Redefining boundaries and raising expectations

Sometimes people surprise you.  I’ve been polyamorous for just about my entire life, and a relationship anarchist as well for the last few years.  I don’t think I’ve ever been without a few partners or loves, though I only recently connected with my local polya community.  As such, I’ve been involved with a lot of people who had been monogamous before and tried polyamory for the first time when getting involved with me.  I’ve also been with a lot of people who had few relationships before me at all, but since we are raised in a society that normalizes monogamy, that is how they imagined their first relationships would be structured.  There are a lot of pitfalls when getting involved with someone who has absorbed institutionalized monogamous ideals and has not done the work to unpack those.  I was one of those people once, despite being polya from pretty much my first dynamics, and only experimenting with a couple mono relationships for a short time in my teenage years.  There was a shit ton of work to do and societal brainwashing to unpack, work that took me many years and a lot of heartbreaks to get through.  I hit a point where after I had done a lot of that work, I was understanding of what it took and tried to help a number of partners through that as well. I was new once after all, now I could work with others going through similar things and take on a sort of mentor role.

Several shit shows later, maybe a bit more then several, I was ready to wash my hands of all that.  I found a boundary, I did not want to get involved with people who had not already gotten to at least somewhere near the point I was at.  I would not get involved with monogamous people, or people who had no prior experience with polyamory or relationship anarchy. If someone was monogamous but willing to try polyamory or relationship anarchy, I fully supported that, but I wasn’t the test subject for that experiment because I did not have the energy for another dynamic in which they would find they couldn’t manage it after we’d done a year or more worth of emotional labor trying to make it work.  It probably didn’t help the divide that most of the polya people I knew had also studied non-violent communication and developed good emotional intelligence and self-awareness as a necessary part of making polyamory work for them, and most of the monogamous-want-to-try-polya folks I knew were learning those skills along-side with also exploring a whole new way to relationship.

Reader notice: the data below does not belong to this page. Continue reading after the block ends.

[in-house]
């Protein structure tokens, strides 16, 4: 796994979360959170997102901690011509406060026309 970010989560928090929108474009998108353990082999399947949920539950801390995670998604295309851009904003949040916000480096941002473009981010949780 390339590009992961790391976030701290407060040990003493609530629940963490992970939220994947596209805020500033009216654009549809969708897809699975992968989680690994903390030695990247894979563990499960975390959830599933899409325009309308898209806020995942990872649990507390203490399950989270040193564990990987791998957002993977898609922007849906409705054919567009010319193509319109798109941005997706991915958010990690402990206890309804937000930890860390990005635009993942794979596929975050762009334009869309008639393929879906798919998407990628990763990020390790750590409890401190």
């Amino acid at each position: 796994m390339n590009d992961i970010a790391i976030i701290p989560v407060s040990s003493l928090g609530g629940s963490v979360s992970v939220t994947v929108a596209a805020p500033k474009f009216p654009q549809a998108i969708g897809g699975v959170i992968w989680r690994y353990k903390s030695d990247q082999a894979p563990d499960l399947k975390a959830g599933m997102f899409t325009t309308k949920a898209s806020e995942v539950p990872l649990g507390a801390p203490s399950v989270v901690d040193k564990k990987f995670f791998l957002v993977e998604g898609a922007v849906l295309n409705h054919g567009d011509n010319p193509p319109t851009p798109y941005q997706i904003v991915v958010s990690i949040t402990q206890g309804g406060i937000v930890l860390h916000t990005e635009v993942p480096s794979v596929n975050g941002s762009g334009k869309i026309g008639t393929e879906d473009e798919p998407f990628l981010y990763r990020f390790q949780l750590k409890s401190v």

So I made that boundary for myself, and my next couple dynamics were really very smooth in comparison to the ones before.  Instead of fighting and yelling and pushing away attempts at control, or getting drawn in and engaging in screaming matches I was later ashamed of, there were a couple years of calm conversations when problems arose, and good beginning talks about what agreements we would have that encouraged a respect for autonomy of all of those involved.  It was fucking lovely! In a previous dynamic with a my ex fiancé (a mono oriented person who was willing to “allow” me to be polya but didn’t have interest in being so himself, and never learned to communicate well or unpack a lot of societal mono baggage), when he cheated I found out after months of dishonesty, and couldn’t grok why he had not just told me that he had wanted to see someone else as well.  I mean to be honest, I had not created the best environment for honesty, we had a whole bucket full of other problems in our dynamic, but the cheating was a bad situation that exploded and he never communicated well through that, or through the eventual dissolution of our relationship that followed.  In contrast, I got involved with Witty, a person who had been looking at and trying polyamory for a while before we got involved, and had spent years figuring it out, along with learning effective communication and interpersonal skills to make it work.  He cheated as well, but it was a case of miscommunication, there was no attempt at deception at all following the fact.  We discussed it quite calmly, redefined our relationship agreements to prevent future mishaps, and the word was fairly hunky dory after that.  I could see pretty clearly the benefits of dating people who understood relationshipping in ways that suited what I was looking for, and had put in time an energy to be effective at it, same as I had after years of mistakes.